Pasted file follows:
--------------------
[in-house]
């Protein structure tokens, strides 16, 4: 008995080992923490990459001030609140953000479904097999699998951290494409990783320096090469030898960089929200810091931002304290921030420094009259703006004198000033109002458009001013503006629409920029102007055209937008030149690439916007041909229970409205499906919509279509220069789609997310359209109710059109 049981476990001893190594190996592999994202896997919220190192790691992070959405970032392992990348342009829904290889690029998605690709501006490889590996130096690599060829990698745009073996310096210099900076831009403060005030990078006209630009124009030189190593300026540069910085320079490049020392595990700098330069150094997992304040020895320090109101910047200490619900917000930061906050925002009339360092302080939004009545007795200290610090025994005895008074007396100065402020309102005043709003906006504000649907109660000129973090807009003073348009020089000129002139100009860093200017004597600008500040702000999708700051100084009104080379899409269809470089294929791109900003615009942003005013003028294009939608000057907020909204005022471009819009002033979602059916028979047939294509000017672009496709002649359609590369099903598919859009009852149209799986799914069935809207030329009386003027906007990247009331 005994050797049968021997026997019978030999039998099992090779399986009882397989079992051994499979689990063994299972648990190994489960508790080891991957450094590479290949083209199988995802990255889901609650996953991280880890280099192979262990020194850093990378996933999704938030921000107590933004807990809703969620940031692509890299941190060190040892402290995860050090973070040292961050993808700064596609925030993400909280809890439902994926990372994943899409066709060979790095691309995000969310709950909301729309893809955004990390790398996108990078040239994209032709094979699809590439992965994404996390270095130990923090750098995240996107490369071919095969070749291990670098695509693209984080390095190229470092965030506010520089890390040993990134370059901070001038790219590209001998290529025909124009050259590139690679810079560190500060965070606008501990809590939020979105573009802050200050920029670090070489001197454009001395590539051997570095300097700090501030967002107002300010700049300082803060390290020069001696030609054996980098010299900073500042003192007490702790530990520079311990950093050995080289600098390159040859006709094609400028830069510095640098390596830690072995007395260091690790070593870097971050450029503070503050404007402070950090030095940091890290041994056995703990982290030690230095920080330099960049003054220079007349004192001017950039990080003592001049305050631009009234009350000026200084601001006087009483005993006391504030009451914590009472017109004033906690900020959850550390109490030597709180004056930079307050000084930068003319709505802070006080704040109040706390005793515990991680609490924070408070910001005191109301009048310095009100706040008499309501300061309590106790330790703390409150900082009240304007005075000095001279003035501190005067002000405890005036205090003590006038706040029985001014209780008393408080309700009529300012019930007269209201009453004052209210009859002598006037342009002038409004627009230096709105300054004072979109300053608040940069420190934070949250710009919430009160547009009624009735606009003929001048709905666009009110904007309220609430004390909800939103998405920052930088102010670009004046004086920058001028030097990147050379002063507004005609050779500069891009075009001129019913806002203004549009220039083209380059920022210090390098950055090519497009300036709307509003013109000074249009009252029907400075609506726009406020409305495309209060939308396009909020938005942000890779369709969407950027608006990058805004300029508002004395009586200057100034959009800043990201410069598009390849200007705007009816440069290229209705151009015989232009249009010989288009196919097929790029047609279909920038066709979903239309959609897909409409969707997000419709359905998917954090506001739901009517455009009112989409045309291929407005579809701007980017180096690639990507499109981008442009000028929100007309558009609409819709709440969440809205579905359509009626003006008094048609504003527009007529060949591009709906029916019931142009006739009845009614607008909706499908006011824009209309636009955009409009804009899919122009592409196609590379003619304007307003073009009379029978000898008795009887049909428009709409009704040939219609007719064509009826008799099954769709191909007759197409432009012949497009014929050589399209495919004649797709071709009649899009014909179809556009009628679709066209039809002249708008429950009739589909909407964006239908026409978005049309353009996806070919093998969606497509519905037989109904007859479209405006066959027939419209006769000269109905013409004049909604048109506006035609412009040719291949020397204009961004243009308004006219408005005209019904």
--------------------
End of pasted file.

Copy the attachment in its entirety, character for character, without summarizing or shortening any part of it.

[in-house]
């Protein structure tokens, strides 16, 4: 008995080992923490990459001030609140953000479904097999699998951290494409990783320096090469030898960089929200810091931002304290921030420094009259703006004198000033109002458009001013503006629409920029102007055209937008030149690439916007041909229970409205499906919509279509220069789609997310359209109710059109 049981476990001893190594190996592999994202896997919220190192790691992070959405970032392992990348342009829904290889690029998605690709501006490889590996130096690599060829990698745009073996310096210099900076831009403060005030990078006209630009124009030189190593300026540069910085320079490049020392595990700098330069150094997992304040020895320090109101910047200490619900917000930061906050925002009339360092302080939004009545007795200290610090025994005895008074007396100065402020309102005043709003906006504000649907109660000129973090807009003073348009020089000129002139100009860093200017004597600008500040702000999708700051100084009104080379899409269809470089294929791109900003615009942003005013003028294009939608000057907020909204005022471009819009002033979602059916028979047939294509000017672009496709002649359609590369099903598919859009009852149209799986799914069935809207030329009386003027906007990247009331 005994050797049968021997026997019978030999039998099992090779399986009882397989079992051994499979689990063994299972648990190994489960508790080891991957450094590479290949083209199988995802990255889901609650996953991280880890280099192979262990020194850093990378996933999704938030921000107590933004807990809703969620940031692509890299941190060190040892402290995860050090973070040292961050993808700064596609925030993400909280809890439902994926990372994943899409066709060979790095691309995000969310709950909301729309893809955004990390790398996108990078040239994209032709094979699809590439992965994404996390270095130990923090750098995240996107490369071919095969070749291990670098695509693209984080390095190229470092965030506010520089890390040993990134370059901070001038790219590209001998290529025909124009050259590139690679810079560190500060965070606008501990809590939020979105573009802050200050920029670090070489001197454009001395590539051997570095300097700090501030967002107002300010700049300082803060390290020069001696030609054996980098010299900073500042003192007490702790530990520079311990950093050995080289600098390159040859006709094609400028830069510095640098390596830690072995007395260091690790070593870097971050450029503070503050404007402070950090030095940091890290041994056995703990982290030690230095920080330099960049003054220079007349004192001017950039990080003592001049305050631009009234009350000026200084601001006087009483005993006391504030009451914590009472017109004033906690900020959850550390109490030597709180004056930079307050000084930068003319709505802070006080704040109040706390005793515990991680609490924070408070910001005191109301009048310095009100706040008499309501300061309590106790330790703390409150900082009240304007005075000095001279003035501190005067002000405890005036205090003590006038706040029985001014209780008393408080309700009529300012019930007269209201009453004052209210009859002598006037342009002038409004627009230096709105300054004072979109300053608040940069420190934070949250710009919430009160547009009624009735606009003929001048709905666009009110904007309220609430004390909800939103998405920052930088102010670009004046004086920058001028030097990147050379002063507004005609050779500069891009075009001129019913806002203004549009220039083209380059920022210090390098950055090519497009300036709307509003013109000074249009009252029907400075609506726009406020409305495309209060939308396009909020938005942000890779369709969407950027608006990058805004300029508002004395009586200057100034959009800043990201410069598009390849200007705007009816440069290229209705151009015989232009249009010989288009196919097929790029047609279909920038066709979903239309959609897909409409969707997000419709359905998917954090506001739901009517455009009112989409045309291929407005579809701007980017180096690639990507499109981008442009000028929100007309558009609409819709709440969440809205579905359509009626003006008094048609504003527009007529060949591009709906029916019931142009006739009845009614607008909706499908006011824009209309636009955009409009804009899919122009592409196609590379003619304007307003073009009379029978000898008795009887049909428009709409009704040939219609007719064509009826008799099954769709191909007759197409432009012949497009014929050589399209495919004649797709071709009649899009014909179809556009009628679709066209039809002249708008429950009739589909909407964006239908026409978005049309353009996806070919093998969606497509519905037989109904007859479209405006066959027939419209006769000269109905013409004049909604048109506006035609412009040719291949020397204009961004243009308004006219408005005209019904």